How about having a task automatically assigned to the right person as soon as you change its status. Pretty sweet, huh? This is exactly what our newest feature,
Using this new feature, you can trigger processes. In awork we call these processes actions. These actions will run completely automatically when certain conditions (the so-called triggers) are met. You can trigger both simple automations and very extensive combinations.
This article will help you figure out how to use automations in the most effective way, using a couple of examples.
What are automations?
Ultimately, an awork automation is all about if-this-then-thatdependencies. You can define several actions for an automation and create them for individual projects or for project types.
Still sounds a little too complicated? Not to worry, here are a few examples.
Good to know: You can also specify multiple actions for a trigger automation
Automations in practice
Imagine working in marketing in a relatively small team and being responsible for content planning. Everything you publish should go through a feedback and correction process first.
Even if there are only five of you working in the team, you will have quite a lot of tasks in a week that need to be checked by you. Normally, each task would have to be assigned to you by clicking in awork when your colleagues change the status to
With our new feature you can completely automate this process. You can specify that as soon as a task in your project is changed to
Another very handy automation would be, for example, that once all subtasks have been checked off by your colleague Marcus, the task is set to done.
Automize complex processes
Sometimes processes can be a little more complex. No need to worry though, as you can fit automations with multiple actions. Need an example?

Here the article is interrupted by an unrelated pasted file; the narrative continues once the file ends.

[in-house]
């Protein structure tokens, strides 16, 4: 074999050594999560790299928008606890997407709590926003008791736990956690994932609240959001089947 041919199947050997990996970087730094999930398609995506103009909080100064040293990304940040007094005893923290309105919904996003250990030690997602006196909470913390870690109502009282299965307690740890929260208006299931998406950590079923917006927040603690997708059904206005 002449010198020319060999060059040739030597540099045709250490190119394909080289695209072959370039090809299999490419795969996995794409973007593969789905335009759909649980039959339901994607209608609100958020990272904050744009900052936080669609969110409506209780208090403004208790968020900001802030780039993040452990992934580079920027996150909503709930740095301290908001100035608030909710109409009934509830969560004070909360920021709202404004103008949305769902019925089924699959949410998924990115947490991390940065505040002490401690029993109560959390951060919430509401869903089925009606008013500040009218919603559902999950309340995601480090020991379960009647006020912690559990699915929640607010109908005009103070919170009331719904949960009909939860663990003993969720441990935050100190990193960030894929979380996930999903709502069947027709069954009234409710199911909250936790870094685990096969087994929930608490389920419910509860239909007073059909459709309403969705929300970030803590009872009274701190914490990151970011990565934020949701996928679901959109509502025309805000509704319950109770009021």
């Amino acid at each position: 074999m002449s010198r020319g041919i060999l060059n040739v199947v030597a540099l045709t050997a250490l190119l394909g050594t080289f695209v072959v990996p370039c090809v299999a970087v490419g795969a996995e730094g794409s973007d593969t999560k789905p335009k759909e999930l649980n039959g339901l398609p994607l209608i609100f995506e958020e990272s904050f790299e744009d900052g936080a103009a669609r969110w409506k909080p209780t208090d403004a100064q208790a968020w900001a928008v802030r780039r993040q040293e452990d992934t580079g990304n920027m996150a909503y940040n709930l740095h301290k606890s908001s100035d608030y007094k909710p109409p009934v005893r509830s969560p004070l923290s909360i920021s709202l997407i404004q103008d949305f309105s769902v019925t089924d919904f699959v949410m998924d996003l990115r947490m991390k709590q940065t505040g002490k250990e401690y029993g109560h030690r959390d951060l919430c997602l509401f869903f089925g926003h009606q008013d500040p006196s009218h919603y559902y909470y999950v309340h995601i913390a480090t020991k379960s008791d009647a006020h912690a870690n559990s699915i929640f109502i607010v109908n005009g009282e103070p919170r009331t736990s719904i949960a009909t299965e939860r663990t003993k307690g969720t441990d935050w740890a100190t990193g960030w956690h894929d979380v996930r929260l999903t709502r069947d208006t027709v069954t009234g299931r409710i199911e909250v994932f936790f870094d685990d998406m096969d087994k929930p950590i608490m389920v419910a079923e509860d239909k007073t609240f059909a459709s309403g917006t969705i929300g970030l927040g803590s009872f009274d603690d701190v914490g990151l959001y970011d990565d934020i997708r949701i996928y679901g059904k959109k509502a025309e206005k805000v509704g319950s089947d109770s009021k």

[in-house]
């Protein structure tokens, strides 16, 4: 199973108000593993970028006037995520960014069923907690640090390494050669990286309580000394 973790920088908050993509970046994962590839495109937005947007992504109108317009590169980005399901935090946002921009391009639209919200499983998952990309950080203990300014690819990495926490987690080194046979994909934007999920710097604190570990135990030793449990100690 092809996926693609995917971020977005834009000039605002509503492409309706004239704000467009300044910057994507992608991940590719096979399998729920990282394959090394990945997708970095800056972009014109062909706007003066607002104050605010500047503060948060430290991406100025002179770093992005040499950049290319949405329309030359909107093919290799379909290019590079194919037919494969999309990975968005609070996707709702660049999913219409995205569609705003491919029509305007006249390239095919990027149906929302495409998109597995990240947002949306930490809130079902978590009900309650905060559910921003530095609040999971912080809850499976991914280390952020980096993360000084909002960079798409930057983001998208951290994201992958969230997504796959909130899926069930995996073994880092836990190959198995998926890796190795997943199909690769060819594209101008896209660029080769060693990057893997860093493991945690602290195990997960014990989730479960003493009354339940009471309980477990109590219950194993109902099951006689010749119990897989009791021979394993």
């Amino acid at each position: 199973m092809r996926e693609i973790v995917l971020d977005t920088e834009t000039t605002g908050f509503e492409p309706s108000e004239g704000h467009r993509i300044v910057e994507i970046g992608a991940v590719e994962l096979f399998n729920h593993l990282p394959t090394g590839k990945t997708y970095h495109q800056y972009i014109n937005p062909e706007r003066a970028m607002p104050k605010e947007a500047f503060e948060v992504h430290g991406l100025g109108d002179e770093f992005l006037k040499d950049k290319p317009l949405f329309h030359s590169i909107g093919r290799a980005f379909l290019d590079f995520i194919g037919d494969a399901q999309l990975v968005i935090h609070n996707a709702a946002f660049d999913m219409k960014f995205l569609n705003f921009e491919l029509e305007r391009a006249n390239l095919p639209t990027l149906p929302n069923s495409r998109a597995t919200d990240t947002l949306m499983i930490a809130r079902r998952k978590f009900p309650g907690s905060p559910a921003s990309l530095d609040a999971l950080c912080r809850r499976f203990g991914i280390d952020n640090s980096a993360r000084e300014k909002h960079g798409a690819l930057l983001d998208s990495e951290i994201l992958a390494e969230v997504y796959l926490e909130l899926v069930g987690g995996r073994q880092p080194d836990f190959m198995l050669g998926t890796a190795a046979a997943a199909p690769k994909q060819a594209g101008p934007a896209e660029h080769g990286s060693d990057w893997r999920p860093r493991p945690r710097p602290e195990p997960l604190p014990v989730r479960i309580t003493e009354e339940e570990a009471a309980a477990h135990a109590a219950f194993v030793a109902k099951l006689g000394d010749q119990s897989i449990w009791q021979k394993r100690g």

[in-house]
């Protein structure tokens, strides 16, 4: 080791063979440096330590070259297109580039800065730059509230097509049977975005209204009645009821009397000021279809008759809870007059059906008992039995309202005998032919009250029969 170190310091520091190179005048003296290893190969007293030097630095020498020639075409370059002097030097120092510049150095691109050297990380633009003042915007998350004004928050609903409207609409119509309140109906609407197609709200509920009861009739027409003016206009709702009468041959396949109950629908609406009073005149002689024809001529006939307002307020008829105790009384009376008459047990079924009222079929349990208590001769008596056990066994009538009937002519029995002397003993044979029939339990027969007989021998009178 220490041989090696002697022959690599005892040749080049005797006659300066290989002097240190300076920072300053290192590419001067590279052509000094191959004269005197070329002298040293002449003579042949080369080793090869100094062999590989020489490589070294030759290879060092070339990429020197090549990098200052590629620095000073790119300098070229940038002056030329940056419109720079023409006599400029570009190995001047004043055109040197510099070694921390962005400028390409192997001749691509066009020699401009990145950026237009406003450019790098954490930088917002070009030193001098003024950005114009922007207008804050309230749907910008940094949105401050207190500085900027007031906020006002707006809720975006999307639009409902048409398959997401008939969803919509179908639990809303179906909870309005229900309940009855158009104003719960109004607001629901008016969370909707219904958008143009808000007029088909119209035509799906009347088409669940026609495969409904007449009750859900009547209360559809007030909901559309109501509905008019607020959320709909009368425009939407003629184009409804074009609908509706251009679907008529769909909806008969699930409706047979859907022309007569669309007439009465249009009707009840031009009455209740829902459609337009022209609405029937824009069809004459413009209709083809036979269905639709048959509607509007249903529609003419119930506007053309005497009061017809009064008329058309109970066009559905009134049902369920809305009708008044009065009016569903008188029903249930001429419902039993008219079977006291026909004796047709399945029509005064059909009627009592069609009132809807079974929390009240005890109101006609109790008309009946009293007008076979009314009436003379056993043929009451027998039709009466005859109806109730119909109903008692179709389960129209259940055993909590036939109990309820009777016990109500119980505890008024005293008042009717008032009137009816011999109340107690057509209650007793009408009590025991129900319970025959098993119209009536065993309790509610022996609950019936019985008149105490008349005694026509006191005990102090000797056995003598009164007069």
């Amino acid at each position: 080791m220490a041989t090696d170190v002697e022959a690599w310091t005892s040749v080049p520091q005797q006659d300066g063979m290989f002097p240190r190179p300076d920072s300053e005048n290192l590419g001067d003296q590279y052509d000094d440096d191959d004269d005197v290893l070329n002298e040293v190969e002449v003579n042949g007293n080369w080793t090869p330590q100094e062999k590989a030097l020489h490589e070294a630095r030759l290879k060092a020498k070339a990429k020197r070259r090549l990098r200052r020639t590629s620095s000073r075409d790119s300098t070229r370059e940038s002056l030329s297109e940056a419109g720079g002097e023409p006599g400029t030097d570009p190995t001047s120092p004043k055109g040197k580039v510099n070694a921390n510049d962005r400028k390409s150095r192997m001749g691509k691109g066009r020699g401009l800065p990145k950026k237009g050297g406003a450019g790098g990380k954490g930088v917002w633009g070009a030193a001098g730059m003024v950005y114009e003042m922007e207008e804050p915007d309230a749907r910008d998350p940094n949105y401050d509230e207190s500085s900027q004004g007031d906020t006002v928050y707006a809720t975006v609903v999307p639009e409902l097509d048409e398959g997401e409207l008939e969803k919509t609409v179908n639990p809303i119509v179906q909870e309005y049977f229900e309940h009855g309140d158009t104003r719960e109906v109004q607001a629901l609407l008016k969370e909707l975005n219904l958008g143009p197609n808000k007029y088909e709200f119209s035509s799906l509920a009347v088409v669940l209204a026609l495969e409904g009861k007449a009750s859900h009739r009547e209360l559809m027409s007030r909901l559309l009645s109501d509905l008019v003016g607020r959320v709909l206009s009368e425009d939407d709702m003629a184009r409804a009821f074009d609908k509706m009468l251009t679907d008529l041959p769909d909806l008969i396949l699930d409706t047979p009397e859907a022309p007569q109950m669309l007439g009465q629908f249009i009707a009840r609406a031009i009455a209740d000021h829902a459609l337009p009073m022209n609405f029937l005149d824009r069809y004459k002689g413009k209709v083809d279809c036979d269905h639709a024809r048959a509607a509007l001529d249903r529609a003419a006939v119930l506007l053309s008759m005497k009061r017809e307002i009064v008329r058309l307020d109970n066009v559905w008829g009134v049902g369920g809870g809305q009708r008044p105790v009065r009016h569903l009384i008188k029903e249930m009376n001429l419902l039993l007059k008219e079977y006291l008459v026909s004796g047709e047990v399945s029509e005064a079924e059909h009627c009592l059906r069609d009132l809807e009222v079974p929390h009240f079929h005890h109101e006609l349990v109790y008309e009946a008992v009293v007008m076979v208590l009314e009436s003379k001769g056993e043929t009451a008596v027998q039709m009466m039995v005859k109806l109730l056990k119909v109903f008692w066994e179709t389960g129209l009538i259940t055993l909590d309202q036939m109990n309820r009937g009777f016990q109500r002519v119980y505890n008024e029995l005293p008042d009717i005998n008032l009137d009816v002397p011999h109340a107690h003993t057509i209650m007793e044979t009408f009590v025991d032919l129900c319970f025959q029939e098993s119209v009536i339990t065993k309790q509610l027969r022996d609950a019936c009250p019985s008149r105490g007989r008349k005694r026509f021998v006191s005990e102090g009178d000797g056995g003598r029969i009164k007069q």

Imagine the following: you wish to prevent planned time commitments from being exceeded uncontrollably. This case is perfect for automation. For example, every time the tracked time on a task exceeds one hour, a predefined comment could be posted below the task. Additionally, you could make sure that the status is changed automatically.
This new feature makes it easy to automate complex interrelationships within your processes and allows you to access over 700 combinations. 😍
Set up an automation, quick and easy
First you need to choose a trigger, i.e. the event that has to occur for the automation to start. You can either search for a specific trigger or click through the icons and choose one that fits.
For example, if you want the stopwatch to automatically stop tracking time when a task is set to done, select this trigger: If the status has been changed to Done then…
Some triggers refer specifically to a user, a time, or something similar. In this case you have to define these concrete conditions within the trigger. Elements that require a condition are underlined in awork. In our example the
Please note:triggers cannot be triggered by other automations, i.e. chains are not possible. In this case, nothing would happen.
Moving on, select the appropriate action to be triggered. Again, you can select the area or search all actions. Also, for actions it is sometimes necessary to define further conditions. In our example you would now select this one: …
You can also add an automation to a certain project type or project. How you can use automation in project types and projects is